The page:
In part two of this series, I covered the basics to consider when it comes to setting up your digital art computer. Now that the core setup is established, we can get into some more artist-specifc peripherals and accessories: graphics tablets, printers, and scanners.
The phrase “digital artist” pretty much conjures up a graphics tablet, so I’ll start there.
What Are Graphic Tablets?
If you are unfamiliar with a graphics tablet, it is basically an input device for the computer that allows you to use a stylus and manipulate the cursor with what is essentially an electronic pencil, as opposed to the computer mouse. And for those with larger budgets, there are graphic tablets built into computer monitors that let you digitally “draw” on the screen itself.
If you plan on creating digitally, I can’t think of a creative type out there that wouldn’t benefit immensely from a graphics tablet. That said, I know digital artists who just don’t like them. I would highly suggest giving one a chance though. They can improve your productivity by huge factors if the device works for you. I use mine not just for drawing, but for creating vector paths in Adobe Illustrator and even for about 90% of my general computer usage instead of a mouse. Like our analog counterparts, digital artists have an obsession with their drawing tools!
I only have experience with Wacom products, so my comments below will relate specifically to their tablets, but much of the technology and purchasing considerations will apply to other manufacturer’s products (which I will touch on as well).
Just about all graphics tablets have pressure-sensitivity, which means the harder you press on the tablet with the stylus, the darker a mark is made on the digital canvas. The better the device, the more levels of pressure sensitivity. At this point in time, even the entry-level models come with 1,024 levels of pressure sensitivity, which is not only more than adequate but it used to be the resolution of the high-end models not that long ago. Professional models now ship with 2,048 levels of pressure sensitivity.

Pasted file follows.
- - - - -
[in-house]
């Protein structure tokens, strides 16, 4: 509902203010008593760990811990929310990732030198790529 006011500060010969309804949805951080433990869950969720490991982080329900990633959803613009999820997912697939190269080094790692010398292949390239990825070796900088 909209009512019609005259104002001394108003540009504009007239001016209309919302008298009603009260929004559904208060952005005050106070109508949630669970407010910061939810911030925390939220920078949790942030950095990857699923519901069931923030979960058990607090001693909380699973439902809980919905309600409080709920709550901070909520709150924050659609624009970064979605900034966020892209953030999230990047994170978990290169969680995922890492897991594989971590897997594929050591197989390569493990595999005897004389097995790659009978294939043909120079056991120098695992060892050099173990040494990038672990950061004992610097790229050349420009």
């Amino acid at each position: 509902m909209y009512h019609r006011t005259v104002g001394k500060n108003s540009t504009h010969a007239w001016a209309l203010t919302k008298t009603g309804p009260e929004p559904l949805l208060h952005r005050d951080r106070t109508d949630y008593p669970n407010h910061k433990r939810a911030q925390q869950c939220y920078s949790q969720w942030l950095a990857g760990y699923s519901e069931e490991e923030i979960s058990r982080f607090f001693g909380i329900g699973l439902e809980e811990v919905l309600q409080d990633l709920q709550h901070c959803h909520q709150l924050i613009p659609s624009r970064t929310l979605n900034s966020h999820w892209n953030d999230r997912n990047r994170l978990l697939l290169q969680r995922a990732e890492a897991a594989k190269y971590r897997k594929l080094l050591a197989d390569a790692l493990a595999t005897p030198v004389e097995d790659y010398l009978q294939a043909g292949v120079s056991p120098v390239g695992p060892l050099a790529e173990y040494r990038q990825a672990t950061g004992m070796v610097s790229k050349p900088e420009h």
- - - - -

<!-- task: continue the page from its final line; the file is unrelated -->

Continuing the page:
One other thing to consider when purchasing a graphics tablet is the resolution. As in digital cameras, HDTVs and digital images, higher resolution is better. For the tablets, that translates to how smooth the tablet detects the movement of the stylus across the tablet surface. Lower-resolution models will be a bit jittery, and it will drive you nuts. Best to stick with a minimum of 2540 lpi resolution. The tablets in the Wacom Intuos Pro lineup have a resolution of 5080 lpi and this seems to go back at least to the Intuos3 lineup (they are at Intuos5 at the time of this writing). The entry level models have a 2540 lpi resolution. I have an older entry-level tablet (back when they were called the Bamboo line), and it was totally adequate for the sub-$100 price. The pro models are noticeably nicer, and they also offer more functionality on the software side of things — application-specific settings being the main one. I much prefer the pen that the Pro models ship with. That said, they are considerably more expensive.